Assignment 11: Polar Equations
by Kristina Dunbar, UGA
In this assignment, we will be exploring polar equations of the form
r = a + b cos (kθ)
for different values of a, b, and k.
We will start by letting a and b be equal and varying k.
When a = b, we have a "k-leaf rose", often referred to in textbooks.
As long as the values of a and b are equal, the graph will not change shape, only size.
Now let's vary k:
It is clear that varying k will vary the number of leaves or petals on your flower.
What if a ≠ b?
Let's first start with a = 0, so we are left with the equation
r = b cos (kθ)
For even numbered k with a = 0, the number of leaves of the flower are actually 2k.
This is not the case with odd-number k, as soon below:
In the case of a = 0 and an odd-numbered k, we see that the first petal is centered around the x-axis (θ = 0) and has an amplitude of b. Also for an odd-numbered k, we see that there are k-leaves to the flower.
Notice that when k = 1, we have a perfect circle.
Now, let a≠b, with a and b both non-zero.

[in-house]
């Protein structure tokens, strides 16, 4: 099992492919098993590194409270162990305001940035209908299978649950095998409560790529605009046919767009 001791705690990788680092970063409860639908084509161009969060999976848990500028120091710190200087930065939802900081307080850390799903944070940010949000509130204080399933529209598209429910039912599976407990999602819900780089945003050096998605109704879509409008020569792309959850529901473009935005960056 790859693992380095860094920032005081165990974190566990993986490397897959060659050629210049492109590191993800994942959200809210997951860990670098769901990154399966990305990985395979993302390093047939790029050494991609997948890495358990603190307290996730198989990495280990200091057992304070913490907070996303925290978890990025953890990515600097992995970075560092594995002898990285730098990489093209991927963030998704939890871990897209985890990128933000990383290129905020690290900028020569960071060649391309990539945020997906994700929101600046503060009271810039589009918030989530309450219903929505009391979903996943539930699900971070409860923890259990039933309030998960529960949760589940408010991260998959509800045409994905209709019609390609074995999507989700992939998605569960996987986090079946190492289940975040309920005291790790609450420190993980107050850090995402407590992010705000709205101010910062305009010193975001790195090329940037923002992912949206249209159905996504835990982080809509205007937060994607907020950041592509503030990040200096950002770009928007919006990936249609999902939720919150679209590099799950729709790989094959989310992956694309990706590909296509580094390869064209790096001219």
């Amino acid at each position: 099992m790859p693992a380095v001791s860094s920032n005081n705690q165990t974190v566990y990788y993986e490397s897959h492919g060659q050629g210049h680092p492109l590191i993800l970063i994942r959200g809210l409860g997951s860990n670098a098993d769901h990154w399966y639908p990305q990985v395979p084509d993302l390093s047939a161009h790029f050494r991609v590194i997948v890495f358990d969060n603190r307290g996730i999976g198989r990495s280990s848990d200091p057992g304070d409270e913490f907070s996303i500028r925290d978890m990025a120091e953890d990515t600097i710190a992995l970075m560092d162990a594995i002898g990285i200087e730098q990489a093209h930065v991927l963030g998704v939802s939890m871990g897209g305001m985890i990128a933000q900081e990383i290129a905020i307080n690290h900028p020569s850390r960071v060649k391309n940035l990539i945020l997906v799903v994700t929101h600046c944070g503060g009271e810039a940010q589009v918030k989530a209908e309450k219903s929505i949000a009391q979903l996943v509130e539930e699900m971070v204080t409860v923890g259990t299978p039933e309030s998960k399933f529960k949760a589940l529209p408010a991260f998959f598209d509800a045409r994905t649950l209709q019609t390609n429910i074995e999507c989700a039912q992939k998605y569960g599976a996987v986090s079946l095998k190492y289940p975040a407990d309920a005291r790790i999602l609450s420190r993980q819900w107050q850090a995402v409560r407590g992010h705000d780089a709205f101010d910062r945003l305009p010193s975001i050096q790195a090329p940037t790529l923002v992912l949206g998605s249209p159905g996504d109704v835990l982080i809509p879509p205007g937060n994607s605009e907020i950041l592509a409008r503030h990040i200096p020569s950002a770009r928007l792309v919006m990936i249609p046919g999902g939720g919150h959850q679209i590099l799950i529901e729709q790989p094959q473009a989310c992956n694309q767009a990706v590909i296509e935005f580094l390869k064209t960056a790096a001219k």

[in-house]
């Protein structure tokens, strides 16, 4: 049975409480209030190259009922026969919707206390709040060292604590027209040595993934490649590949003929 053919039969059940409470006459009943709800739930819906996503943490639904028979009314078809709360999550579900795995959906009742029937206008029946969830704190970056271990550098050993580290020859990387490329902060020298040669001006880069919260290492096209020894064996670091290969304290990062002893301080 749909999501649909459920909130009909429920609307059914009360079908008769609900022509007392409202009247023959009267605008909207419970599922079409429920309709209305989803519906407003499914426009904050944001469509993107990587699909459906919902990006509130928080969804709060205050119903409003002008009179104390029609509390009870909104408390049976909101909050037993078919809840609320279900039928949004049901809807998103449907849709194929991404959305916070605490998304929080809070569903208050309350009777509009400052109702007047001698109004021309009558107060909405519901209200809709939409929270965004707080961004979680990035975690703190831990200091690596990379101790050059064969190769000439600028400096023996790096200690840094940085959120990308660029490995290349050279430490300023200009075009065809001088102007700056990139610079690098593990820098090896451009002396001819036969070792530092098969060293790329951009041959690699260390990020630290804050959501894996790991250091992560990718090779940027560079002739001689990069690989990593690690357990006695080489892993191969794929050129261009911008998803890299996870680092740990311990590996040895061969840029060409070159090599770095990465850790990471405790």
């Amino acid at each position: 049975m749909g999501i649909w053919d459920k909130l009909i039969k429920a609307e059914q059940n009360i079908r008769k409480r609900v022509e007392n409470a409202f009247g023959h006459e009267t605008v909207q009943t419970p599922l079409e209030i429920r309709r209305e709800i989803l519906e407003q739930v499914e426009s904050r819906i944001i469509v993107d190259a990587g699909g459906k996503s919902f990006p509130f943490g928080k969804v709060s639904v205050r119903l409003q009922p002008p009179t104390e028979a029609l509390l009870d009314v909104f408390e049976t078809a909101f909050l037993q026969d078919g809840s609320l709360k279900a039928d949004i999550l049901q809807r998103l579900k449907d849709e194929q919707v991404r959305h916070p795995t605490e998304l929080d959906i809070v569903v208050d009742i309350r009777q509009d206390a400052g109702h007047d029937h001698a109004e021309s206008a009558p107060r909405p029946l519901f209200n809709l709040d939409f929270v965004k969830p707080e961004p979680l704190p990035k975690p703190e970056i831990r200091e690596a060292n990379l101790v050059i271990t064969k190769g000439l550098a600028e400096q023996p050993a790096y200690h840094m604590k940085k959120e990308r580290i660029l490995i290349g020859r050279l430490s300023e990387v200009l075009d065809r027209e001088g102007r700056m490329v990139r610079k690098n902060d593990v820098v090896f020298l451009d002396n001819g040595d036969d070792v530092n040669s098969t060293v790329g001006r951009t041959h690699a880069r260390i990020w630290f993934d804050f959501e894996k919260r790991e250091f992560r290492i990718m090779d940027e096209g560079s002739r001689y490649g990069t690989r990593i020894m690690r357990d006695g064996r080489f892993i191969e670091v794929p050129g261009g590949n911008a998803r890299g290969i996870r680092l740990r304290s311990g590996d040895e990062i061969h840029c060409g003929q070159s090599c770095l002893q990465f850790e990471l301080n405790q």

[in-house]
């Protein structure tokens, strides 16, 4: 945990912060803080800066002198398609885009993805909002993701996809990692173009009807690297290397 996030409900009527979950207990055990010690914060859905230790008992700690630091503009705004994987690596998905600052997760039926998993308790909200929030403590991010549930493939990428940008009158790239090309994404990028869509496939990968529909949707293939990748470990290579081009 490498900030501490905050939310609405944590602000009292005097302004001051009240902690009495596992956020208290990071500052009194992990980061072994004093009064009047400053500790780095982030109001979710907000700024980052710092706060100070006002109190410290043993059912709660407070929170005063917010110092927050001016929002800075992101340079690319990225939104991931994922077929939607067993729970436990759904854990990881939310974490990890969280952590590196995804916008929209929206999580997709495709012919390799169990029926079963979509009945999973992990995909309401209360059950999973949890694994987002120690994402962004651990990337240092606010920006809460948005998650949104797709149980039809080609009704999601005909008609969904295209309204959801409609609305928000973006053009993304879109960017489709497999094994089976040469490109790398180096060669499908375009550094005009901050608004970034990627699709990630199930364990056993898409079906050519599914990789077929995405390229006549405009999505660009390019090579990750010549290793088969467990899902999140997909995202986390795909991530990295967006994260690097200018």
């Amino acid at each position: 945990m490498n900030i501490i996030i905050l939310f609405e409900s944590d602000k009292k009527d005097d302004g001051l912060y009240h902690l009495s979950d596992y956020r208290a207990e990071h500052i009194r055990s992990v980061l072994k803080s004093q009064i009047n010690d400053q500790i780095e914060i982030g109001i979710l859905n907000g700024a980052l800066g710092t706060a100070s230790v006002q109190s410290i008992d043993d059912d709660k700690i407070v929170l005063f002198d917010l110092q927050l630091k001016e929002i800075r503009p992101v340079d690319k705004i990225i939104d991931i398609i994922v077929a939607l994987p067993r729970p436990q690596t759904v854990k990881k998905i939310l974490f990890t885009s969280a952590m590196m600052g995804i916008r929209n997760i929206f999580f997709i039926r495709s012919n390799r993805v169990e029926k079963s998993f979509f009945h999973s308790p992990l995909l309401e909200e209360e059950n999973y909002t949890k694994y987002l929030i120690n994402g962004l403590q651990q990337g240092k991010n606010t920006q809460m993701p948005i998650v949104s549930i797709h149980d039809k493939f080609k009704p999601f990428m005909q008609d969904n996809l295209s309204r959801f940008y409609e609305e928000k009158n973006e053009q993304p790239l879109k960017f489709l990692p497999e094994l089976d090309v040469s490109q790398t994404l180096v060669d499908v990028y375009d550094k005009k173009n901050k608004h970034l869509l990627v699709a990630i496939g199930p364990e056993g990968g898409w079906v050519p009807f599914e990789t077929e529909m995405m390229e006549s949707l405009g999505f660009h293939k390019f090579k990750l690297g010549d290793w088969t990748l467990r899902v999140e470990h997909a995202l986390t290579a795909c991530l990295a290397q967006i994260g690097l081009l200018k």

First, we'll try a case where a < b.
There are 8 loops (or 2k) loops. There are four major loops & four minor loops. The major loops have an amplitude of a + b, and the minor loops have an amplitude of b - a.
Let's look at one more case to make sure we're on the right track.
It looks like we're on the right track! The larger loops have an amplitude of 5, while the smaller loops have an amplitude of 1.
Now, let's look at a case where a > b.
The loops no longer intersect at the origin and look more like petals now. The petals still have an amplitude of a + b. They intersect at a distance a - b away from the origin.
Let's look at a few more to be sure:
Looks like we have the right idea!
Another thing to note about this type of graph is that when k is odd, the secondary (smaller) petals appear inside the larger ones, instead of between them.
Let's look at one more investigation of this equation.
What if we changed cos θ to sin θ?
Here are a few graphs of interest:
Changing cosine to sine made the first petal center around the -π/2 axis instead of the 0 axis.
Let's look at one or two more:
It looks like changing the cosine function to the sine function in the above graphs retains the shape of the original figure, but changes the orientation.
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